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When expert opinion evidence goes wrong

When expert opinion evidence goes wrong This paper combines three computational argumentation systems to model the sequence of argumentation in a famous murder trial and the appeal procedure that followed. The paper shows how the argumentation scheme for argument from expert opinion can be built into a testing procedure whereby an argument graph is used to interpret, analyze and evaluate evidence-based natural language argumentation of the kind found in a trial. It is shown how a computational argumentation system can do this by combining argument schemes with argumentation graphs. Frighteningly, it is also shown by this example that when there are potentially confusing conflicting arguments from expert opinion, a jury can only too easily accept a conclusion prematurely before considering critical questions that need to be asked. http://www.deepdyve.com/assets/images/DeepDyve-Logo-lg.png Artificial Intelligence and Law Springer Journals

When expert opinion evidence goes wrong

Artificial Intelligence and Law , Volume 27 (4) – Mar 16, 2019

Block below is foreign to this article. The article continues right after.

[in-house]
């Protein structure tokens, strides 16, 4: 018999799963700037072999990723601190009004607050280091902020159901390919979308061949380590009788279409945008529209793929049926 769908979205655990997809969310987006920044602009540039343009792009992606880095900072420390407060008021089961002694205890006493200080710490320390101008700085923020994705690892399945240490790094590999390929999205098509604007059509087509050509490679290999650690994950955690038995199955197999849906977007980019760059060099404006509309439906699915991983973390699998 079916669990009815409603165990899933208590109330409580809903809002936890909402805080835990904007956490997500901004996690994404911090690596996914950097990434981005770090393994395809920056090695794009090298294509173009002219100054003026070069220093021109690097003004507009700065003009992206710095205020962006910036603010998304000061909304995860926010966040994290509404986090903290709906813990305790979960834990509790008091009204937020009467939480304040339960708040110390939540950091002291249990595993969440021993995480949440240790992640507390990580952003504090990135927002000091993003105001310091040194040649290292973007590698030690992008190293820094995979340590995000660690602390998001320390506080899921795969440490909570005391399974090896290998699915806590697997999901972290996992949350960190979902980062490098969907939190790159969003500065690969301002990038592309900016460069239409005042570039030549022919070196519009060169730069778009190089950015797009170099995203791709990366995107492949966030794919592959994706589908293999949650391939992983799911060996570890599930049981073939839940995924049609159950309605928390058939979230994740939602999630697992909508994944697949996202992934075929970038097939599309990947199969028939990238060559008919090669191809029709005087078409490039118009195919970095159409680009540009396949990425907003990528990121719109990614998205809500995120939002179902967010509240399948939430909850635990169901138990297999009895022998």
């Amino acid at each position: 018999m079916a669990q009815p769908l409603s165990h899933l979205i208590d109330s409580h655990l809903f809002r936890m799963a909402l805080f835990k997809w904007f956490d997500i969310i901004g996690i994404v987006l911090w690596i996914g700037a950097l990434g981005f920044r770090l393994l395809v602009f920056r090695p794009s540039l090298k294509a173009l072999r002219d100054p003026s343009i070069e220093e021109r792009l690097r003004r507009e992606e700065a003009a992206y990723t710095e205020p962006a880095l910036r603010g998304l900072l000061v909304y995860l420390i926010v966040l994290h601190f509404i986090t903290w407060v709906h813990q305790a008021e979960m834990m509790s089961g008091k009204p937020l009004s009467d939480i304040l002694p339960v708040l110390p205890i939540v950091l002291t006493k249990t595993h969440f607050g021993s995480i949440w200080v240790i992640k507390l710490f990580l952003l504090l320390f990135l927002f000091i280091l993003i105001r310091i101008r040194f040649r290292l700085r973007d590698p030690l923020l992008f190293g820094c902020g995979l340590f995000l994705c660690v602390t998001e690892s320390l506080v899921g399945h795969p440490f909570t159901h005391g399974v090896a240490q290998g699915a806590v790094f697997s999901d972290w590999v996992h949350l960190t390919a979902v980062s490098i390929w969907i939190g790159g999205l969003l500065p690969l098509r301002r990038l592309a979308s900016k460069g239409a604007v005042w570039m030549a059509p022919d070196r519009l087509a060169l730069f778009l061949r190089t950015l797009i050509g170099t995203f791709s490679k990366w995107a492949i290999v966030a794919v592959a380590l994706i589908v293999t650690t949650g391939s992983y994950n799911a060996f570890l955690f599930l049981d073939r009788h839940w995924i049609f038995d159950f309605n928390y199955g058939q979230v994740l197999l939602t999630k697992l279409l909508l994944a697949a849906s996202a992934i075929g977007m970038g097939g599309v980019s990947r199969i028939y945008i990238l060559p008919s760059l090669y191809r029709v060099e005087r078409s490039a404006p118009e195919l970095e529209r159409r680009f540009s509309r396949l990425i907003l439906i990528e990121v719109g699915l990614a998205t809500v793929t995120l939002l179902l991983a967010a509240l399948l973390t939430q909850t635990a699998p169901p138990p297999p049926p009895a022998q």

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Publisher
Springer Journals
Copyright
Copyright © 2019 by Springer Nature B.V.
Subject
Computer Science; Artificial Intelligence; IT Law, Media Law, Intellectual Property; Philosophy of Law; Legal Aspects of Computing; Information Storage and Retrieval
ISSN
0924-8463
eISSN
1572-8382
DOI
10.1007/s10506-019-09249-w
Publisher site
See Article on Publisher Site

Abstract

This paper combines three computational argumentation systems to model the sequence of argumentation in a famous murder trial and the appeal procedure that followed. The paper shows how the argumentation scheme for argument from expert opinion can be built into a testing procedure whereby an argument graph is used to interpret, analyze and evaluate evidence-based natural language argumentation of the kind found in a trial. It is shown how a computational argumentation system can do this by combining argument schemes with argumentation graphs. Frighteningly, it is also shown by this example that when there are potentially confusing conflicting arguments from expert opinion, a jury can only too easily accept a conclusion prematurely before considering critical questions that need to be asked.

Journal

Artificial Intelligence and LawSpringer Journals

Published: Mar 16, 2019

References